6 March 2018




A recent trend in museum exhibition and programming has been to try to foster empathy for others, like we saw in Sadie's exhibition review for BAND Gallery and Cultural Centre. With the global political climate as it is, now more than ever we must promote understanding and compassion to our fellow humans. Since museums are in a unique position to educate our publics, many are trying to find ways to educate visitors on empathy with varying levels of success. Creating a truly affective impact is easier said than done, and museums will need to go beyond a simple object + label display. 

But what does learning empathy look like?  Source.
How can museums really foster empathetic development at an emotional level, rather than just a cognitive one? How do you innovate with a fundamental human process like empathy?

Once I found the Museum of Empathy and their innovative pop-up style project, "A Mile in My Shoes," I knew my questions had been answered. Operating out of a larger-than-life shoebox, the Museum of Empathy gives visitors the chance to listen to an incredibly diverse array of emotional narratives while walking in that same person's shoes. Literally. 

"Through a series of participatory arts projects with a focus on storytelling and dialogue, it explores how empathy can not only transform our personal relationships, but also help tackle global challenges such as prejudice, conflict and inequality."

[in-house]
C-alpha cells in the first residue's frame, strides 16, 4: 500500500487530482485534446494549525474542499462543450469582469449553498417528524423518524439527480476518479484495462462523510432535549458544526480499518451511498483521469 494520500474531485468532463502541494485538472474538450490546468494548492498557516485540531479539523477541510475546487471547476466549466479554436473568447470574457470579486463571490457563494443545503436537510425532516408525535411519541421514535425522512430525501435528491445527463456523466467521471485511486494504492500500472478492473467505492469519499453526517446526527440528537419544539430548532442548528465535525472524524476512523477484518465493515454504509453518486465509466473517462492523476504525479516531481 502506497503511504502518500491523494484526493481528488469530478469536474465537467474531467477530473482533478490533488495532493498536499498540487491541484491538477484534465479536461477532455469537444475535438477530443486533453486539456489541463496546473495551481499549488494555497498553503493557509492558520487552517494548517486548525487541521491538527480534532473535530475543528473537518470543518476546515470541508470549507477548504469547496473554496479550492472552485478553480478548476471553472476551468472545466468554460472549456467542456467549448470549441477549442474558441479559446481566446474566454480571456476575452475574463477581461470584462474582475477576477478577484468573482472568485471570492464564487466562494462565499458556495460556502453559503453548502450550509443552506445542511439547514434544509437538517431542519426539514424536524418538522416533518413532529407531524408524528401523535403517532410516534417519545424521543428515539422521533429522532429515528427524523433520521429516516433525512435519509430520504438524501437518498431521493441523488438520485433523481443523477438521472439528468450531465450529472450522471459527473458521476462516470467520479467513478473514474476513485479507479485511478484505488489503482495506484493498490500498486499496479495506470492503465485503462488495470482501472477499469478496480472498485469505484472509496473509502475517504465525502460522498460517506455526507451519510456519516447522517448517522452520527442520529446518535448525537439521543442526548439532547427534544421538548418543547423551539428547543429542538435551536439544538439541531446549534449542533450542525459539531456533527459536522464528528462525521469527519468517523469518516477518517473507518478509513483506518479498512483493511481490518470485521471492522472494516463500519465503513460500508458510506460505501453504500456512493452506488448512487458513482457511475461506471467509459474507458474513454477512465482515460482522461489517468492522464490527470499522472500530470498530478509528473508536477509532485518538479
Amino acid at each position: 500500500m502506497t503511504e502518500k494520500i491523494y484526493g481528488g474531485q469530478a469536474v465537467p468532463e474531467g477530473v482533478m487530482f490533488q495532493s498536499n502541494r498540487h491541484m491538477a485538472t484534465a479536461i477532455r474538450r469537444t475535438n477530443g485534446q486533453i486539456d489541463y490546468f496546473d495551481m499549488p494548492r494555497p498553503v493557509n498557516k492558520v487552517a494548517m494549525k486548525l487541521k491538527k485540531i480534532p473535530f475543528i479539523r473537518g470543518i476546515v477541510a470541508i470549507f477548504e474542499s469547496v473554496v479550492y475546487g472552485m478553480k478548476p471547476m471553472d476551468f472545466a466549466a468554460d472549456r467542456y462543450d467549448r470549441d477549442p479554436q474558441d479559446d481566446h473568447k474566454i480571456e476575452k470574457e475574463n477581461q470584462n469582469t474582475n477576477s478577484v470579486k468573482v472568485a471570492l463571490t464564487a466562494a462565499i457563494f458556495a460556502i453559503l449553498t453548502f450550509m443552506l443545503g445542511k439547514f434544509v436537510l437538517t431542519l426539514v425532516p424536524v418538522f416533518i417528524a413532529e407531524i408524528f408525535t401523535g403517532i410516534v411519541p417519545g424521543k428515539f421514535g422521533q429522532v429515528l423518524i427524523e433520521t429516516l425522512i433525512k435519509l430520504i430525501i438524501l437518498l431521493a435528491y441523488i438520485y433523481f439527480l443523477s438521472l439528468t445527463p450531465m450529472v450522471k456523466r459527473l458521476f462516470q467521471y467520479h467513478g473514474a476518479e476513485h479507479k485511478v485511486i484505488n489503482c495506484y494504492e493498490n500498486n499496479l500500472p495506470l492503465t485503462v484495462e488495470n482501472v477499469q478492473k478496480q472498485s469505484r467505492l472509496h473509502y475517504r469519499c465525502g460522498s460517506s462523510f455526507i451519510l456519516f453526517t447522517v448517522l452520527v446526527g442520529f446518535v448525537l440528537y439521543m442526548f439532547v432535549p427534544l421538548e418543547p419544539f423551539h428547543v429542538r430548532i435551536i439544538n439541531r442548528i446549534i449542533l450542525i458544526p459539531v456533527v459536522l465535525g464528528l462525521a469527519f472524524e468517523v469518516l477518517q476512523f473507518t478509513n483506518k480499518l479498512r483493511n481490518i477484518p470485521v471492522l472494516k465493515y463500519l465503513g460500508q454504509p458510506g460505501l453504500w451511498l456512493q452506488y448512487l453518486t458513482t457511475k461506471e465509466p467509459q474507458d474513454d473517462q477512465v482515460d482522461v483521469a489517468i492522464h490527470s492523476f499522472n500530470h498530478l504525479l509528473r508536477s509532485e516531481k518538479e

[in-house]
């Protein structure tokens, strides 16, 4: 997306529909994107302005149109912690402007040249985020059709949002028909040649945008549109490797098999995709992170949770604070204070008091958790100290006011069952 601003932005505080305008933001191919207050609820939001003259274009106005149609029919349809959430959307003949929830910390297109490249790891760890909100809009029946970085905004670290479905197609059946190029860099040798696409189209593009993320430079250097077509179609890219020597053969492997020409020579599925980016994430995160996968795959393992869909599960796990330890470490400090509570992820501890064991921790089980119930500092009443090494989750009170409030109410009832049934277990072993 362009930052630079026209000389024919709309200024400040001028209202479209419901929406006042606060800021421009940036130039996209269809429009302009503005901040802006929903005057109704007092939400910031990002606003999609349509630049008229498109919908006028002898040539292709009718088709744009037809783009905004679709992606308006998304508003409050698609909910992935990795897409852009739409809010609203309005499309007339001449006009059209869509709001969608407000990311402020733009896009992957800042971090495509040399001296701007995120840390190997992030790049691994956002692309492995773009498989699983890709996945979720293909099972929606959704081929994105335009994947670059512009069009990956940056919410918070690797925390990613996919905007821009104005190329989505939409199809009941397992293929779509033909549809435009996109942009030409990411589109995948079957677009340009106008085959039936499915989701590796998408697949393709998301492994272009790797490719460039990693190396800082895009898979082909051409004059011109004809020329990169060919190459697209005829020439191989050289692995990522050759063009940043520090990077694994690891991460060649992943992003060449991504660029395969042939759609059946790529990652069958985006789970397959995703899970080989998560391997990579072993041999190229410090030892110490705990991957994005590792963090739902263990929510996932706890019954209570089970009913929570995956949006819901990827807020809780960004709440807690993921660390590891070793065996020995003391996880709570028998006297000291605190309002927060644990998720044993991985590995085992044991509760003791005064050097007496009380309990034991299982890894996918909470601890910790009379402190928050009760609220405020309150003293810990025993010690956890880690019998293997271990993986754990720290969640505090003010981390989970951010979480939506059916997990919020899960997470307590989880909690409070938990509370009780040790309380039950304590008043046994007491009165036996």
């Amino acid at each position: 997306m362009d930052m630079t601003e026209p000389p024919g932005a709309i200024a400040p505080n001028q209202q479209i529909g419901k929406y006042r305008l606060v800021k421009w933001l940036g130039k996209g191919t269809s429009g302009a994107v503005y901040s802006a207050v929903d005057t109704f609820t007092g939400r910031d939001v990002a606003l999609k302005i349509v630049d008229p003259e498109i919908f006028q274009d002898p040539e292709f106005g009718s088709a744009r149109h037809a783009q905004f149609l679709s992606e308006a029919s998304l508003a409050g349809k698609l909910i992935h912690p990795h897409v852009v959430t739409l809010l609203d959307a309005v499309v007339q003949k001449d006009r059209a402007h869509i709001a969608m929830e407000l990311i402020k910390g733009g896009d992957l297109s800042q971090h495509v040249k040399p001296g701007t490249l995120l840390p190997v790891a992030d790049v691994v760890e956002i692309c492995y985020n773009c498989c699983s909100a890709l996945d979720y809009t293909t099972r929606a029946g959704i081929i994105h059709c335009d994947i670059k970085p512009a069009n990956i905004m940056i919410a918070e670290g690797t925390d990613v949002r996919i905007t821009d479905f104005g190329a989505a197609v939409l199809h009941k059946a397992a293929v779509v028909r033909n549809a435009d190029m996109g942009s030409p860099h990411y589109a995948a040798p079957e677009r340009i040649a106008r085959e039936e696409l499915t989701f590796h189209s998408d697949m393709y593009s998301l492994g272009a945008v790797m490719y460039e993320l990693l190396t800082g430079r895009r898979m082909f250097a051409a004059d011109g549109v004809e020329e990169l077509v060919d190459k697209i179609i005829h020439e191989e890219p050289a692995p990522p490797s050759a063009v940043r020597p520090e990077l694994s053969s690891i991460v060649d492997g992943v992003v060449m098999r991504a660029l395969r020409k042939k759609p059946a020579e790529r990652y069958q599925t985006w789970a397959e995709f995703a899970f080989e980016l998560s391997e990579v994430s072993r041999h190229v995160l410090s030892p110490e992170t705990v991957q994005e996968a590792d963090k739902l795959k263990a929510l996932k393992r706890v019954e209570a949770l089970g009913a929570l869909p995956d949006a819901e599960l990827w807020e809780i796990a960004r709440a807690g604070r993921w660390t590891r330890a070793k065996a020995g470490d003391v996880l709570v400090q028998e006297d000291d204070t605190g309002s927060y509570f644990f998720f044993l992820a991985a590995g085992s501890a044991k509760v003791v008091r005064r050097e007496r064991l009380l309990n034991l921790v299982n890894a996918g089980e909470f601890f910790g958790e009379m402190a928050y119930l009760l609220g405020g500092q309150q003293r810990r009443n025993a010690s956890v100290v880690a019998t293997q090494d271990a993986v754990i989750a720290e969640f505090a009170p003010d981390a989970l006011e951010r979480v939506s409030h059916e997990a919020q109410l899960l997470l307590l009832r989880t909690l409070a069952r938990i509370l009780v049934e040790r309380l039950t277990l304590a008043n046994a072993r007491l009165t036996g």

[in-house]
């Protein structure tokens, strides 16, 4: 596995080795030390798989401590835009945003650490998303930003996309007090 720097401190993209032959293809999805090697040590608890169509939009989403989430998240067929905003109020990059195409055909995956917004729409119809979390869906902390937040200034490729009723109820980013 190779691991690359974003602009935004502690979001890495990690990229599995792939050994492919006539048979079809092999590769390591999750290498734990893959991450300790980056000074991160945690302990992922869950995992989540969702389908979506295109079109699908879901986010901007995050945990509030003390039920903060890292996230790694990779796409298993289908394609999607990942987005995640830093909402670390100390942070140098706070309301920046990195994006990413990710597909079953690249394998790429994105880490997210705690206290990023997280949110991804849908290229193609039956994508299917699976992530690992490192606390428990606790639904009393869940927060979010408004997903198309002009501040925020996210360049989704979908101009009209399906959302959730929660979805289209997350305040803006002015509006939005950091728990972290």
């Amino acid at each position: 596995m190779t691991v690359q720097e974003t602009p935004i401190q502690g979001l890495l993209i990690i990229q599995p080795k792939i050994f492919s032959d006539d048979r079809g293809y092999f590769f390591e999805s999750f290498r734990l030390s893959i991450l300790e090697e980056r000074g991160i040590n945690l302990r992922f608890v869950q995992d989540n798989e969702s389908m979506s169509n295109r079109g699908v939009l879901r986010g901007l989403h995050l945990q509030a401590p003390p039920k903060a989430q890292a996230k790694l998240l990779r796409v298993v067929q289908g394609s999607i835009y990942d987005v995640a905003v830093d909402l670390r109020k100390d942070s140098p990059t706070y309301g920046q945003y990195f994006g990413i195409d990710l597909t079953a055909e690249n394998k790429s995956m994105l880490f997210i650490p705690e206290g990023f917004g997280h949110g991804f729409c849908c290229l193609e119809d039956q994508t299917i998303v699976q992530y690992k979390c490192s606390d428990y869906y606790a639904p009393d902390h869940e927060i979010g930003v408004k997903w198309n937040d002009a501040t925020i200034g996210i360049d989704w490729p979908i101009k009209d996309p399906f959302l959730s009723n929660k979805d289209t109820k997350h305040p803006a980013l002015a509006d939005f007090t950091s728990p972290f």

The most recent physical iteration was hosted at the Migrant Museum in London, and brought in new stories of refugees and migrants. But in case you can't make it out to England—or wherever they next pop up—they have a handful of their stories posted on their website, available for anyone to listen. These stories range from love and hope, to grief and unimaginable pain. 

Listen to the joy of a florist as she delights in her community, in connecting with her customers who might be a bit shy, as she expresses a true love for her life and her work. 

Listen to the experiences of a man living with Achondroplasia, a bone growth disorder causing dwarfism, and the discrimination he has faced his entire life paralleled with the support he has received from his family and friends. 

Listen to the cracking voice of a mother whose daughter was murdered recount her memories of the worst time in her life, only to conclude that she was able to open her heart to empathy—even towards the woman who killed her daughter. 

"I choose not live my life in hatred." 

The participants in "Walk a Mile" have revealed themselves at their most vulnerable, allowing the solitary listener to emotionally connect with the storyteller—all while walking in the same shoes.

Boasting over 150 shoes and stories, and over 10,000 visitors since its first opening in September 2015, their strategies have clearly been successful. Source.

Now with the proven effectiveness of participatory programming with personalized stories, the model of "A Mile in My Shoes" may pave a future for emotional education in museums. As they say, if the shoe fits...

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